There’s now a dating app that sets people up on Pokémon Go dates. Want to know more about the most popular mobile game of all time? Read our Pokémon Go Business and Legal Primer.

Earlier this year, I helped moderate a lively panel discussion on social media business and legal trends. The panelists, who represented well-known brands, didn’t agree on anything. One panelist would make an observation, only to be immediately challenged by another panelist. Hoping to generate even more sparks, I asked each panelist to identify the issue that most frustrated him or her about social media marketing. To my surprise, the panelists all agreed that online trolls were among the biggest source of headaches.

This contentious group proceeded to unanimously bemoan the fact that the comments sections on their companies’ social media pages often devolve into depressing cesspools of invective and hate speech, scaring off customers who otherwise would be interested in engaging with brands online.

And it isn’t just our panelists who feel this way. Many online publishers have eliminated the comments sections on their websites as, over time, those sections became rife with off-topic, inflammatory and even downright scary messages.

For example, Above the Law, perhaps the most widely read website within the legal profession, recently canned its comments section, citing a change in the comments’ “number and quality.”

The technology news website Wired even put together a timeline chronicling other media companies’ moves to make the same decision, saying the change was possibly a result of the fact that, “as online audiences have grown, the pain of moderating conversations on the web has grown, too.”

Both brands and publishers are right to be concerned. Unlike consumers who visit an online branded community to voice a legitimate concern or share an invaluable insight, trolls “aren’t interested in a productive outcome.” Their main goal is harassment, and, as a columnist at The Daily Dot has observed, “People are generally less likely to use a service if harassment is part of the experience.” That’s especially true of online branded customer communities, which consumers mainly visit to get information about a brand (50%) and to engage with consumers like themselves (21%).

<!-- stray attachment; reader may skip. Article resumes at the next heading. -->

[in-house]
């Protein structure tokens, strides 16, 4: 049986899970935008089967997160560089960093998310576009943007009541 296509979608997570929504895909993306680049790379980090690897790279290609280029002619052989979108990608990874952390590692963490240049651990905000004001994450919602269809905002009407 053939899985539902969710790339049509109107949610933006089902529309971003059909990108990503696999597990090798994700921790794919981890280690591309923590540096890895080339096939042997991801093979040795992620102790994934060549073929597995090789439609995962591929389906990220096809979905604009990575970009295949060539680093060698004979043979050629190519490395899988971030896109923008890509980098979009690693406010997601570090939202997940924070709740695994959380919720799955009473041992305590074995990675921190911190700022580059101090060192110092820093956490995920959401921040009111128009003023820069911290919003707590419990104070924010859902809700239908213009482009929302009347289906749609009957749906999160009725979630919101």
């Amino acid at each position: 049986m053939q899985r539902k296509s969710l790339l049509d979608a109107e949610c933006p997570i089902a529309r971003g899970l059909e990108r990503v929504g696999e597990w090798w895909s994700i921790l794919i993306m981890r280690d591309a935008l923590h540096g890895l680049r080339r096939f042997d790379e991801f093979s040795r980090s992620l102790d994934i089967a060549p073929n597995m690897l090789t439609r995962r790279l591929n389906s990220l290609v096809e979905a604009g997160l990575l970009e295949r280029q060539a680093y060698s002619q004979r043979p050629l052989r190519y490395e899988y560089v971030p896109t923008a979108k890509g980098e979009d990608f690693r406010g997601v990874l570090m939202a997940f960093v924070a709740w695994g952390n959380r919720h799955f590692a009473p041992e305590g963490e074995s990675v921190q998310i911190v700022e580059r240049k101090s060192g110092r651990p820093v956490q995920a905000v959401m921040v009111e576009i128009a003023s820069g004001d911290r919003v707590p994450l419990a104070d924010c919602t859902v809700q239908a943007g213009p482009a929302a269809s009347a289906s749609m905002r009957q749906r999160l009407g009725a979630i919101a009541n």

Of course, it’s easy for a brand to eliminate the comments section on its own website or blog. But, increasingly, brands are not engaging with consumers on their own online properties; they’re doing it on Facebook, Instagram, Twitter and other third-party social media platforms, where they typically do not have an ability to shut down user comments. Some of these platforms, however, are taking steps to rein in trolls or eliminate their opportunities to post disruptive comments altogether.

The blog comment hosting service Disqus, for example, recently unveiled a new platform feature that will allow users to “block profiles of commenters that are distracting from their online discussion experience.” The live video streaming app Periscope also recently took measures to rein in trolls, enabling users to flag what they consider to be inappropriate comments during a broadcast. If a majority of randomly selected viewers vote that the flagged comment is spam or abusive, the commenter’s ability to post is temporarily disabled. And even Facebook, Instagram and Twitter have stepped up their efforts to help users deal with harassment and unwanted messages.

Brands, however, are seeking a greater degree of control over user comments than what is being offered even by Disqus and Periscope. Given that branded content and advertising are crucial components of many social media platforms’ business models, we can expect to see platforms becoming more willing to provide brands with tools to address their troll concerns.

In fact, the user-generated content site Reddit has already taken steps in this direction. Because of its notorious trolling problem, Reddit has had trouble leveraging its large and passionate user base. Last year, in an effort to capitalize on the platform’s ability to identify trending content and create a space where brands wouldn’t be afraid to advertise, Reddit launched Upvote, and passionate user base. A site that culls news stories from Reddit’s popular subgroups and doesn’t allow comments.

Other platforms will presumably follow Reddit’s lead in creating comment-free spaces for brands. Although this may prove to be good news for many brands, one can’t help to feel that this inevitable development undermines—just as trolls have undermined—the single most exciting and revolutionary aspect of social media for companies: the ability to truly engage one-on-one with customers across the entire customer base.

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This post is a version of an op-ed piece that originally appeared in MarketWatch.

For other Socially Aware posts addressing online marketing issues, please see the following:  Influencer Marketing: Tips for a Successful (and Legal) Advertising Campaign; Innovative Social Media Marketing Cannot Overlook Old-Fashioned Compliance; and Will Ad Blockers Kill Online Publishing?  Also, check out our Social Media Marketing infographic.